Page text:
Atlas of Giving: U.S. Charitable Giving Tops $450 Billion in 2014
Mitchell says the impact of donor-advised funds on giving is enormous and growing. "In 2014, donor-advised funds accounted for $29.4 billion in giving. That's 6.4 percent of all giving in the U.S." Mitchell noted.
While donations to churches and religious causes remains the largest giving category, representing one third of all gifts, giving to religious organizations grew at a rate of only 6.4 percent in 2014. Comparatively, gifts to human services/disaster relief organizations increased 12.7 percent, while gifts to environmental causes and educational institutions rose 11.8 percent and 11.5 percent, respectively.
The initial forecast for giving in 2015 is far less positive. The Atlas projects that giving could actually drop from 2014 levels by as much as 3.2 percent. The last time total annual giving fell was in 2009, when recessionary conditions brought about a 5.8 percent decline from the 2008 total. The forecast cites an anticipated stock market correction, along with an expected rise in interest rates in the second half of 2015 as primary drivers of an upcoming downturn in giving.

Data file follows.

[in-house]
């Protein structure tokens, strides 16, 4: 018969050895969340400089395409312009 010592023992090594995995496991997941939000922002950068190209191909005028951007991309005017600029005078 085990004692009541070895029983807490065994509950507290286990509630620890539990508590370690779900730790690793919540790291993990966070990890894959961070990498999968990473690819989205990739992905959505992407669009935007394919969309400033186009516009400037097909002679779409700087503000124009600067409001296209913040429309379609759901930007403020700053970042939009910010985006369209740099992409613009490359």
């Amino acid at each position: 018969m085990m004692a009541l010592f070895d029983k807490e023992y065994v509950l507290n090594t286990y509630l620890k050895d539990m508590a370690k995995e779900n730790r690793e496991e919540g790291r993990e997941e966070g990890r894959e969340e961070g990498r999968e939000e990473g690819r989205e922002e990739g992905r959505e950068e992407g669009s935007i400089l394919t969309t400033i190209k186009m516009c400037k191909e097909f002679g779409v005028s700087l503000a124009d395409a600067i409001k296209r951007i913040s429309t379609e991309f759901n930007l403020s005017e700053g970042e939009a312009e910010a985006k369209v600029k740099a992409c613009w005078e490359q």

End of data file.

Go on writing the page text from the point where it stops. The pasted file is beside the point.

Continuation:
Global economic factors are also expected to negatively impact 2015 giving. Weakening economies in Germany, France and Italy could negatively impact many American corporations, and rising geostrategic competition from Asia may weaken the value of some U.S. companies, putting pressure on American jobs and compensation levels.
The Atlas of Giving reports and forecasts U.S. charitable giving on a monthly basis by charitable sector, gift source and all 50 states as well as the District of Columbia.
The full Atlas of Giving report on 2014 giving and forecast for 2015 is available at no charge at www.atlasofgiving.com.